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Proc Biol Sci. 2013 Jul 24;280(1767):20131210. doi: 10.1098/rspb.2013.1210. Print 2013 Sep 22.

To kill a kangaroo: understanding the decision to pursue high-risk/high-gain resources.

Author information

1
Woods Institute for Environment, Stanford University, Stanford, CA 94305-2034, USA. jhj1@stanford.edu

Abstract

In this paper, we attempt to understand hunter-gatherer foraging decisions about prey that vary in both the mean and variance of energy return using an expected utility framework. We show that for skewed distributions of energetic returns, the standard linear variance discounting (LVD) model for risk-sensitive foraging can produce quite misleading results. In addition to creating difficulties for the LVD model, the skewed distributions characteristic of hunting returns create challenges for estimating probability distribution functions required for expected utility. We present a solution using a two-component finite mixture model for foraging returns. We then use detailed foraging returns data based on focal follows of individual hunters in Western Australia hunting for high-risk/high-gain (hill kangaroo) and relatively low-risk/low-gain (sand monitor) prey. Using probability densities for the two resources estimated from the mixture models, combined with theoretically sensible utility curves characterized by diminishing marginal utility for the highest returns, we find that the expected utility of the sand monitors greatly exceeds that of kangaroos despite the fact that the mean energy return for kangaroos is nearly twice as large as that for sand monitors. We conclude that the decision to hunt hill kangaroos does not arise simply as part of an energetic utility-maximization strategy and that additional social, political or symbolic benefits must accrue to hunters of this highly variable prey.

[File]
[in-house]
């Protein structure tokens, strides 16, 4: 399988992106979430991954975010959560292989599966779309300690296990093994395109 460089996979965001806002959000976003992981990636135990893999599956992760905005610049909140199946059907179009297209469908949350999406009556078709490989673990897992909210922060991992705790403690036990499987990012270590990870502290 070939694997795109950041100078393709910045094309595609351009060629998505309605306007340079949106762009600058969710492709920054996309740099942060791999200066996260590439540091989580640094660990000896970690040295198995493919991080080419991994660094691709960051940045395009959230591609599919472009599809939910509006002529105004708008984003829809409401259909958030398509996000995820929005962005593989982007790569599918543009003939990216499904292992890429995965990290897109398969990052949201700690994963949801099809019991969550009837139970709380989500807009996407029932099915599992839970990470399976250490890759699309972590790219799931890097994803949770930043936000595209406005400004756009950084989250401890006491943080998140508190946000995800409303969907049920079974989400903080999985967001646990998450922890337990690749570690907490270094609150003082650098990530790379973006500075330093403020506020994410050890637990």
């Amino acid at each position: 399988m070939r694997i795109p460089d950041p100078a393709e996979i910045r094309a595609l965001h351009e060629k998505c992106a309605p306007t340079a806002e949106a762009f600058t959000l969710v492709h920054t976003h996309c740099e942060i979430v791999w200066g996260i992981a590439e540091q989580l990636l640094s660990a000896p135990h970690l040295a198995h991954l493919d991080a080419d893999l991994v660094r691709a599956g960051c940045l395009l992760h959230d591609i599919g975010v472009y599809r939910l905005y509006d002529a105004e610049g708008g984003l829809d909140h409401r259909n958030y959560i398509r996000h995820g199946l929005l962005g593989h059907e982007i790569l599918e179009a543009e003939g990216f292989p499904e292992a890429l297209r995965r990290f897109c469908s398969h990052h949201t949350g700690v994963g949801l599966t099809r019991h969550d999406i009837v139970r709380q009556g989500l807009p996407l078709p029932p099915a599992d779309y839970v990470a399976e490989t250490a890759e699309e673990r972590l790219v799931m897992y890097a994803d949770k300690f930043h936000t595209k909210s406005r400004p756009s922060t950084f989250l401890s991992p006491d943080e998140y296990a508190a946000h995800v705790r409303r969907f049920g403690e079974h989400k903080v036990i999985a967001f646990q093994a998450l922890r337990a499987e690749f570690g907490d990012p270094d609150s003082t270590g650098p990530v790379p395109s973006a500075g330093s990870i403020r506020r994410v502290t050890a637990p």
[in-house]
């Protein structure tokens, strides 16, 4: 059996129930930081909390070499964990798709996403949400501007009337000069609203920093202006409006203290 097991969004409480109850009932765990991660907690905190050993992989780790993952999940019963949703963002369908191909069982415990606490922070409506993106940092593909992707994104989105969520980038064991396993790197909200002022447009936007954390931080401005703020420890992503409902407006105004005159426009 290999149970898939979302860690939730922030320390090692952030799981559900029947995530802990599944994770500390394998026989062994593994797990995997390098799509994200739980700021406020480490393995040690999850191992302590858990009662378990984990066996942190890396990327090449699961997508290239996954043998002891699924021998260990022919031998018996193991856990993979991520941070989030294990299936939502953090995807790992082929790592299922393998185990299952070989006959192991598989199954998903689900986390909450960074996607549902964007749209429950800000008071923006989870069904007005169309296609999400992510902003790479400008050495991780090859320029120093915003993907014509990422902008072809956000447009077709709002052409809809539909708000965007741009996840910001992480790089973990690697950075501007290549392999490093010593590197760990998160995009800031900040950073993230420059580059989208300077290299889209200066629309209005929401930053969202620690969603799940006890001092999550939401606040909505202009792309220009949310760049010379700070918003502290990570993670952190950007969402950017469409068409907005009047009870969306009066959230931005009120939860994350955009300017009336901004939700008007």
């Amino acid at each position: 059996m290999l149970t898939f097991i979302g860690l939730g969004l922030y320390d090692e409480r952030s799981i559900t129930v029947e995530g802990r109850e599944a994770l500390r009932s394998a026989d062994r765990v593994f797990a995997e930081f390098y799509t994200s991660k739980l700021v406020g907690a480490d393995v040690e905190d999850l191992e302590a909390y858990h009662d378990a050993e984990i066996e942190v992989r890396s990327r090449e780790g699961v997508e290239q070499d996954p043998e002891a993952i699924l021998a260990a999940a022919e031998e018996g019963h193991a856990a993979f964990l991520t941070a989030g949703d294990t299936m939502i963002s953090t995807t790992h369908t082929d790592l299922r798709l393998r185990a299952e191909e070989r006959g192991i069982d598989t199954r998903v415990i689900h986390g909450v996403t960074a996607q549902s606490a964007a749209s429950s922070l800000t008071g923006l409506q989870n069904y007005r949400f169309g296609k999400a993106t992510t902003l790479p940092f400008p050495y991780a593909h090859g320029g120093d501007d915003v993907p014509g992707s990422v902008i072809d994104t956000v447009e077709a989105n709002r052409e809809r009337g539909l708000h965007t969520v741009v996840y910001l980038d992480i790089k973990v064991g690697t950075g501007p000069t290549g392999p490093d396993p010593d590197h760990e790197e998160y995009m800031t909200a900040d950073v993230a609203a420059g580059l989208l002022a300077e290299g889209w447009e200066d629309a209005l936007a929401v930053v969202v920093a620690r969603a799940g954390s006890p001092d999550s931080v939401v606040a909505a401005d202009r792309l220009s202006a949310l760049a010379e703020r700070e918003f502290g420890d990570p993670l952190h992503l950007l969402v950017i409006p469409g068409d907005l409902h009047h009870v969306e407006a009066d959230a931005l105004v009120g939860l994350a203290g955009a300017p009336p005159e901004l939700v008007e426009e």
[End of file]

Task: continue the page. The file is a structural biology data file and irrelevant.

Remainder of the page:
KEYWORDS:

behavioural ecology; foraging theory; hunter–gatherers; risk; statistical methods

PMID:
23884091
PMCID:
PMC3735252
DOI:
10.1098/rspb.2013.1210
[Indexed for MEDLINE]
Free PMC Article

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